Effects of NIR Reflective Film as a High Tunnel-Covering Material on Fruit Cracking and Biomass Production of Tomatoes

Hiroko Yamaura, Shinichi Furuyama, Nobuo Takano, Yuka Nakano, Keiichi Kanno, Takashi Ando, Ichiro Amasaki, Yukie Watanabe, Yasunaga Iwasaki, Masahide Isozaki

Research output: Contribution to journalArticlepeer-review

Abstract

Tomatoes require higher irradiance, although the incidence of physiological disorders in fruit increases at high temperatures. Near-infrared (800–2500 nm) (NIR) reflective materials are effective tools to suppress rising air temperatures in greenhouses. We examined the physiological and morphological changes in tomato growth and fruit quality when grown in a high tunnel covered with NIR reflective film (NR) and in another covered with polyolefin film (PO; control). There was no relationship between the fruit cracking rate and mean daytime temperature under NR. The fruit temperature at the same truss was lower and the increase in air temperature was slow under NR. Fruit dry matter (DM) content under NR was also significantly decreased. These findings suggest that the reduction in fruit cracking under NR results from a decrease in fruit DM content as a consequence of lower fruit temperature and a decrease in total DM (TDM). Total fruit yield did not differ, whereas TDM was significantly decreased under NR. This was considered to result from a lower transmitted photosynthetic photon flux density (400–700 nm) (PPFD) and LAI, and lower photosynthetic capacity in single leaves because of a decrease in both total nitrogen and chlorophyll content. We conclude that NR film reduces fruit cracking in exchange for a slight reduction in TDM.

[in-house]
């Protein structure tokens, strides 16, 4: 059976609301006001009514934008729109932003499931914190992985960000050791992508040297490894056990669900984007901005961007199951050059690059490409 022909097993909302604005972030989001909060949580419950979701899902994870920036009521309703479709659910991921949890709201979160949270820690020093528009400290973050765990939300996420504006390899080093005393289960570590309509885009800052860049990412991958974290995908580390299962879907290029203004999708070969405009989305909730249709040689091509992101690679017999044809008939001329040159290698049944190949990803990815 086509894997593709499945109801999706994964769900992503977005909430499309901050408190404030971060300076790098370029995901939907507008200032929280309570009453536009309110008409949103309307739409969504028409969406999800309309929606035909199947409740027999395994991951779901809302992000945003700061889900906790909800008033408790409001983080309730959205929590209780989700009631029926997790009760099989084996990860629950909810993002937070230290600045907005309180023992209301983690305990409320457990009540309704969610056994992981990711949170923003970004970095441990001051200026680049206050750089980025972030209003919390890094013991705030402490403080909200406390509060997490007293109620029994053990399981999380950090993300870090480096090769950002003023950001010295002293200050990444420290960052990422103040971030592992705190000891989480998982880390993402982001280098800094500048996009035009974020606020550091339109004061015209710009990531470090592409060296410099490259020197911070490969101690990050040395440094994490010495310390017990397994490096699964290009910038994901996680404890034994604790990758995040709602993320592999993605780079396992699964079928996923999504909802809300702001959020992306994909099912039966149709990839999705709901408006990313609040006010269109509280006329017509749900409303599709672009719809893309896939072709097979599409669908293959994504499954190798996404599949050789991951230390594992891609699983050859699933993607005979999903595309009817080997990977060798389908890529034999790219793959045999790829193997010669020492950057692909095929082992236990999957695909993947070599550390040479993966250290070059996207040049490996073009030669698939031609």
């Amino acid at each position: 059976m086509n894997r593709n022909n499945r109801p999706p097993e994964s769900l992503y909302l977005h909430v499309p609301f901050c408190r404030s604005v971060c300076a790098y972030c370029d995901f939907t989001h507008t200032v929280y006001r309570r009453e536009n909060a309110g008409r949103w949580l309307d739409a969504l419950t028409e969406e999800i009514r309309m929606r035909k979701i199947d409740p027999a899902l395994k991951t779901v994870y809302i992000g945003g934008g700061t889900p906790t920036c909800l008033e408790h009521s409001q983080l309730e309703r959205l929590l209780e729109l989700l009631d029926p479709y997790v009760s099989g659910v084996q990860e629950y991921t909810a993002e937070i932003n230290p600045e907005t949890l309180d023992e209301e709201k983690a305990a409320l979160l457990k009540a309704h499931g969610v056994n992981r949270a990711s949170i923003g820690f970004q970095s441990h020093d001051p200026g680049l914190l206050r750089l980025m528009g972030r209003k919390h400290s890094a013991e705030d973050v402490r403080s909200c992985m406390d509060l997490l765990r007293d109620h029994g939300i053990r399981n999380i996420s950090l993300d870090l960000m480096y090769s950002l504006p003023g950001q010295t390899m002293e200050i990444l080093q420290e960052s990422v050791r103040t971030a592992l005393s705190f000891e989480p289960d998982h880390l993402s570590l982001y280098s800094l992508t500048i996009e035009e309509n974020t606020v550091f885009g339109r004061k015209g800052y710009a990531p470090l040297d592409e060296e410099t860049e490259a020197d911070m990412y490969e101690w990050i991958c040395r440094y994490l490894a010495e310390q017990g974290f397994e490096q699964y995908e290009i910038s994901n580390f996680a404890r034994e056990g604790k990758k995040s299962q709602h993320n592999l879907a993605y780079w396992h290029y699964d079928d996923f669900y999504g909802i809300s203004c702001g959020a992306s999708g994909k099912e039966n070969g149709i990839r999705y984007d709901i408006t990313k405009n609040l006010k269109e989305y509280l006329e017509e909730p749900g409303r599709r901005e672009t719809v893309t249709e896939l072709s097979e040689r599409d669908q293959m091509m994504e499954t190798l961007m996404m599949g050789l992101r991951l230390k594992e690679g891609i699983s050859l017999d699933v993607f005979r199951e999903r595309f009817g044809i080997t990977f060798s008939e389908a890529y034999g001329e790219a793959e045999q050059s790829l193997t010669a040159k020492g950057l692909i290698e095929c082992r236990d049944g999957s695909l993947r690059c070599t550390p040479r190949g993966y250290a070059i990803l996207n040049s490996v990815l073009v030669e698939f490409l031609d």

Original languageEnglish
Article number51
JournalHorticulturae
Volume8
Issue number1
DOIs
Publication statusPublished - Jan 2022

Keywords

  • Chlorophyll
  • Dry matter
  • Fruit temperature
  • Leaf nitrogen
  • Net assimilation rate (NAR)

Fingerprint

Dive into the research topics of 'Effects of NIR Reflective Film as a High Tunnel-Covering Material on Fruit Cracking and Biomass Production of Tomatoes'. Together they form a unique fingerprint.

Cite this